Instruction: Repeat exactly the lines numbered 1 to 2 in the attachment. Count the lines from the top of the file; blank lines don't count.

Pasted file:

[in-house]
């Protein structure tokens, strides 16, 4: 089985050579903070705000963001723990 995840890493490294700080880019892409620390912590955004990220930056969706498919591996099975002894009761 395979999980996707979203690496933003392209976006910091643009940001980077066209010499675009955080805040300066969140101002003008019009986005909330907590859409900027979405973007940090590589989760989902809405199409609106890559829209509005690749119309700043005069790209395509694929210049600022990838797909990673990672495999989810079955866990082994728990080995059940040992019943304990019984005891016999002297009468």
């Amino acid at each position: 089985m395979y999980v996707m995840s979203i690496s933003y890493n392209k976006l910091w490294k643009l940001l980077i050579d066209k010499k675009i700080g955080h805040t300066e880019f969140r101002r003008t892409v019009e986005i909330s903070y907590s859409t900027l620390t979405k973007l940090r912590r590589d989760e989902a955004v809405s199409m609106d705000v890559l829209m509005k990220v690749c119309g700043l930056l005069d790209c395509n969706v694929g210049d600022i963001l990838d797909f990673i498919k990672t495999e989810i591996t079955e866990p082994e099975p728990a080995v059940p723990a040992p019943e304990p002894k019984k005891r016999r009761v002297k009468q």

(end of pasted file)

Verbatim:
[in-house]
């Protein structure tokens, strides 16, 4: 089985050579903070705000963001723990 995840890493490294700080880019892409620390912590955004990220930056969706498919591996099975002894009761 395979999980996707979203690496933003392209976006910091643009940001980077066209010499675009955080805040300066969140101002003008019009986005909330907590859409900027979405973007940090590589989760989902809405199409609106890559829209509005690749119309700043005069790209395509694929210049600022990838797909990673990672495999989810079955866990082994728990080995059940040992019943304990019984005891016999002297009468």